Please select your home edition
Edition
Southern Spars

Fisher's View- Day 1 ACWS Newport - Barker's world turns upside down

by Bob Fisher on 29 Jun 2012
Not Happy, jammed gennaker sheet Emirates Team New Zealand AC 45 World Series Newport RI Stephen Fasano

Bob Fisher, one of the world's top international yachting journalists, and certainly the top writer on the America's Cup, is in Newport, RI, USA for the sixth round of the America's Cup World Series.

Bob is a multihuller from way back, having competed for Britain in the Little America's Cup and has been covering the America's Cup since 1967.

He writes:

Dear Diary – Day 1 - America's Cup World Series - Newport, RI, USA

Newport, RI is a strange place and her moods are fickle. Today had all the attributes of the Curate's egg - good in parts, but evil in others. Ask Dean Barker. He went up and down the ratings in the opening fleet race, which provided the seedings for the subsequent match racing, in the light and fickle morning breeze, and then dramatically and spectacularly capsized at the first mark in his opening match race.

The sunshine brought out the crowds in force - this town, where the Cup was raced for 53 years, has been suffering withdrawal symptoms, but today (a weekday at that) they were out in force, swarming all over the foreshore at Fort Adams, and while the racing was slow at the beginning, it was consummately interesting as places changed with great frequency.

The Cup defenders, with two teams entered, made the best showing in the fleet race. One cannot better their one-two finish. Oracle Team Spithill nailed the leeward end of the start line and was never headed. At one time Jimmy and his crew had a massive lead, almost half a leg clear of the pack, but towards the end of the race, the wind played its own tune and there was a massive shake-up.

While Oracle Team Spithill finished 25 seconds clear, the gap had narrowed and Oracle Team Coutts had wriggled through into second place, making the very best of those stretches of breeze that were favourable. Behind the second boat was a rash of close finishers with Luna Rossa - Piranha eight seconds later and Terry Hutchinson with Artemis Team, coming from the back of the pack to finish fourth. Then came Energy Team, the winners in Venice, Emirates Team New Zealand, Luna Rossa Swordfish and bringing up the rear Nathan Outteridge with Team Korea.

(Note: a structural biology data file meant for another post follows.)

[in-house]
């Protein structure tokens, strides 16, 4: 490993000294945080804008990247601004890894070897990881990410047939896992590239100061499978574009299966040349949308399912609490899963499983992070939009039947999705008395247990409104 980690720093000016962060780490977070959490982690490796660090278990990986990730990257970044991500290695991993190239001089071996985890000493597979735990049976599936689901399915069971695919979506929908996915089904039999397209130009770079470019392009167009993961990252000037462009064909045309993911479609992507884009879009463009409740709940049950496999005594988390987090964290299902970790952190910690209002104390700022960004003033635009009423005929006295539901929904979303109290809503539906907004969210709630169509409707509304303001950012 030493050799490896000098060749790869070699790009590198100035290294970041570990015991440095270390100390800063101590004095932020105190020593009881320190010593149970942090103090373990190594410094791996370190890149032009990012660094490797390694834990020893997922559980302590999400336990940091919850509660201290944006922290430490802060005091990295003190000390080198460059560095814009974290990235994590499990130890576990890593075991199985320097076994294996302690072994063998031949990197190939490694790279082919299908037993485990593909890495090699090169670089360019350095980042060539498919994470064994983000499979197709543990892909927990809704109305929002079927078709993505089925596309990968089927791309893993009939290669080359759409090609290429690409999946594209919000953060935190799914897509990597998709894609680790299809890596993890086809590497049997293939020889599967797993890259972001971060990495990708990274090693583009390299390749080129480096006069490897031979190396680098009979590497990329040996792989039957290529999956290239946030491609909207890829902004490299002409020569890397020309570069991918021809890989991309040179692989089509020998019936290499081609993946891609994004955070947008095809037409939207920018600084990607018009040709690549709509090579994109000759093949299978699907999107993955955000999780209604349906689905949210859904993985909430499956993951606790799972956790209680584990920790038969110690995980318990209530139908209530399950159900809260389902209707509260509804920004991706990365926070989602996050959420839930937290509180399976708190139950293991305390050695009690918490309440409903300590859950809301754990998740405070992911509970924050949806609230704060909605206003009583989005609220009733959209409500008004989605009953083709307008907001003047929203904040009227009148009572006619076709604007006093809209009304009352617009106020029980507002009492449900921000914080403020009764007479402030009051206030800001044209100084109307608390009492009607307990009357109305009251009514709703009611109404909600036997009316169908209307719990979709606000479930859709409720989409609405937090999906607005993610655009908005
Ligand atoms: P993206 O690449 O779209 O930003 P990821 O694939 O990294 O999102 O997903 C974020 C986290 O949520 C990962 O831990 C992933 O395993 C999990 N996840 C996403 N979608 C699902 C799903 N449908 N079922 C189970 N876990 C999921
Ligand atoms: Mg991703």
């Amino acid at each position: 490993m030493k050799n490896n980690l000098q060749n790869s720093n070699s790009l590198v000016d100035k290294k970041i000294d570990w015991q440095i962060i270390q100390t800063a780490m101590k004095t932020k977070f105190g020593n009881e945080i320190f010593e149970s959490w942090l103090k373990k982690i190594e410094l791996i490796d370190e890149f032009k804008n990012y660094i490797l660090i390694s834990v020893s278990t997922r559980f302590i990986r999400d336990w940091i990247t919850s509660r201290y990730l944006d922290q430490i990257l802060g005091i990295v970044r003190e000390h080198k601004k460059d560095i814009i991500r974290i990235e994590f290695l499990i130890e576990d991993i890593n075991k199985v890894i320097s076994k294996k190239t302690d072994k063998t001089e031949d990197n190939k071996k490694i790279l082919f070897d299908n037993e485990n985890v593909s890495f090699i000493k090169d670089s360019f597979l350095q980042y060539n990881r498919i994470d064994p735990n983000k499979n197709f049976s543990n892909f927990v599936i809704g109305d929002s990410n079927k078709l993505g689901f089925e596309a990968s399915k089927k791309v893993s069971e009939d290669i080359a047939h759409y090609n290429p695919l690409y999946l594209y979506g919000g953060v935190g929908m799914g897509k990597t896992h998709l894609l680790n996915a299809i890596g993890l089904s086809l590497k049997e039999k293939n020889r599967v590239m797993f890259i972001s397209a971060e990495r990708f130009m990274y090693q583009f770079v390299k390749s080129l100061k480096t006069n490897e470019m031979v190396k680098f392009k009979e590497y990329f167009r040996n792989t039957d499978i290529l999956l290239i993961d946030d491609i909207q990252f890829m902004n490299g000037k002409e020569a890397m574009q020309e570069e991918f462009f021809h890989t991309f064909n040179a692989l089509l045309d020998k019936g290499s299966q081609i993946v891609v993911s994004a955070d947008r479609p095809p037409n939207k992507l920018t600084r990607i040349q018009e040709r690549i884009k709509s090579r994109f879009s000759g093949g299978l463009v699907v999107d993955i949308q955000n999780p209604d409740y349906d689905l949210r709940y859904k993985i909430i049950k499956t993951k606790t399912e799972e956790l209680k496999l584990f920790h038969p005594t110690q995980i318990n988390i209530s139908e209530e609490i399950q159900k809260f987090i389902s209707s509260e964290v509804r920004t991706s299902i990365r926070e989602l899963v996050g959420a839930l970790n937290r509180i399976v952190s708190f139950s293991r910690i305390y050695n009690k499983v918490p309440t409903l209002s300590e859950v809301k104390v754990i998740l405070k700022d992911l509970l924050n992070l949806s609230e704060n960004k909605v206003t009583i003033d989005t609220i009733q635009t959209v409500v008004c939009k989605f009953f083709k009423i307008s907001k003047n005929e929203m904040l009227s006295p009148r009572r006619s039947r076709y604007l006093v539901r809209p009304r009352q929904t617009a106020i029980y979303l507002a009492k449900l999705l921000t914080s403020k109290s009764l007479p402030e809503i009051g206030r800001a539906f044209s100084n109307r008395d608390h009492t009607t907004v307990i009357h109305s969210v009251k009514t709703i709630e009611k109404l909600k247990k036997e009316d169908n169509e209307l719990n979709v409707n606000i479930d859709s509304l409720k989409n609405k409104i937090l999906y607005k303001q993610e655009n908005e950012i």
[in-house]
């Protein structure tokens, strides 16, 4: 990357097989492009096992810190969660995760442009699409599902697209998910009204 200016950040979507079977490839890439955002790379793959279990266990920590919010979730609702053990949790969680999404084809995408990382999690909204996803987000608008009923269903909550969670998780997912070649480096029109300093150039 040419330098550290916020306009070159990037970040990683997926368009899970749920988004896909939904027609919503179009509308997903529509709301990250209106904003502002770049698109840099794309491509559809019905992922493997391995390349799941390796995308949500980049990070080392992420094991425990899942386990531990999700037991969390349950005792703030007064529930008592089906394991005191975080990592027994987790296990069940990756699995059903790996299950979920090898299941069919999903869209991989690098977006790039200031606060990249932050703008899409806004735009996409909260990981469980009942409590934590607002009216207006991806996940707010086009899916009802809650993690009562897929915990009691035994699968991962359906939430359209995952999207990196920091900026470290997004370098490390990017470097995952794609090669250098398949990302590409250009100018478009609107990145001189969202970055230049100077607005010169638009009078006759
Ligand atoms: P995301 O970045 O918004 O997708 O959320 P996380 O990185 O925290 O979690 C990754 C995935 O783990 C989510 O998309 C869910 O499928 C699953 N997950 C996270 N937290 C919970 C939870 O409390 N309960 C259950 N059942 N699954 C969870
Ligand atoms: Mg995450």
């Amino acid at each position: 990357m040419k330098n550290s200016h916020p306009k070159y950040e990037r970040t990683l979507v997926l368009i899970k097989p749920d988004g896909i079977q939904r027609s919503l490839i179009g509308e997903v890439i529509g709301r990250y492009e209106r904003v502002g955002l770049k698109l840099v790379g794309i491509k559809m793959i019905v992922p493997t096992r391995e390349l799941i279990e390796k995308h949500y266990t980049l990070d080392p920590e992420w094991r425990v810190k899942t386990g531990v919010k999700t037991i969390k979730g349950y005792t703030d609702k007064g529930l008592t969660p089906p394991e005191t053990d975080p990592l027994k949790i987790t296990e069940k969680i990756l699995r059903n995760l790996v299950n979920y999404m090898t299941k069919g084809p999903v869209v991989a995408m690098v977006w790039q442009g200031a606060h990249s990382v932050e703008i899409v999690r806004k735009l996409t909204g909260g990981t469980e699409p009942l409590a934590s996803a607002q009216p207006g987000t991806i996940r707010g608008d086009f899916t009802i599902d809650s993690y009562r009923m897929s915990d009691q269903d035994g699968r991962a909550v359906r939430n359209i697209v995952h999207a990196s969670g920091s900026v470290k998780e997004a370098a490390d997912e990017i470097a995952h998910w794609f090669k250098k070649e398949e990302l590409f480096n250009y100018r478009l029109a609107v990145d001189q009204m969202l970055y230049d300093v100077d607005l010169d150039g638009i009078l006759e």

The sea-breeze filled in at around 15-18 knots and the match racing began. Apart from Outteridge and Team Korea defeating Oracle Team Spithill in the first of their best-of-three, the centre of attention of that round occurred at the first weather mark when ETNZ had a small but comfortable lead over Chris Draper's Luna Rossa Piranha, when the world turned upside down for the Kiwi team.

'We bore away around the mark boat,' said Barker. 'The boat started to heel and when we eased away the wing, it would not go more than a few inches.' The leeward runner was trapping the free movement of the wing and in seconds the boat was at 90 degrees. Barker takes up the story again: 'The wing extension filled with water and that made righting the boat extremely difficult. On one occasion we were almost upright but the weight of the water in the wing extension pulled the boat backwards until the hulls were standing on the transoms!'

It was a bizarre sight and ETNZ was capsized for over an hour, their racing concluded for the day. 'It will be a long night for the shore crew,' admitted Barker, who intimated that three of the aft wing flaps were virtually destroyed among other damage, but he was certain that the boat would be fit to race the next day, but for this day ETNZ had to give Luna Rossa Piranha the match.

In the next round of the match racing, Jimmy Spithill levelled at 1-1 with Team Korea and then completed his victory with a second win. Terry Hutchinson was hard pressed in the pre-start by Loick Peyron in Team Energy, but Peyron was a second early at the start and had to take a penalty, which completely spoiled his chances of levelling the match.

While Russell Coutts won the first match against David Campbell-James with Luna Rossa Swordfish, the Prada team skipper hit back to level the score, setting up a crucial match for Oracle Team Coutts. Russell took it in his stride and while the two boats arrived together at the first mark after the start, Russell's experienced crew had a faster spinnaker hoist to sail over their rival and was never subsequently headed. It was a tough day on the water for the man, who at the start of this campaign had admitted: 'I'm too old for this sort of sh*t.' He admits that very little has changed.

Tomorrow sees the semi-finals of the match racing: Oracle Team Spithill versus Artemis Racing, and Oracle Team Coutts versus Luna Rossa Piranha. Then there is the second in the fleet racing series with ETNZ hopefully repaired and hoping to improve on its sixth in today's race.



Protector - 660 x 82Zhik Dinghy 660x82Naiad

Related Articles

A Q&A with Charles Pessler, the regatta director of the legendary STIR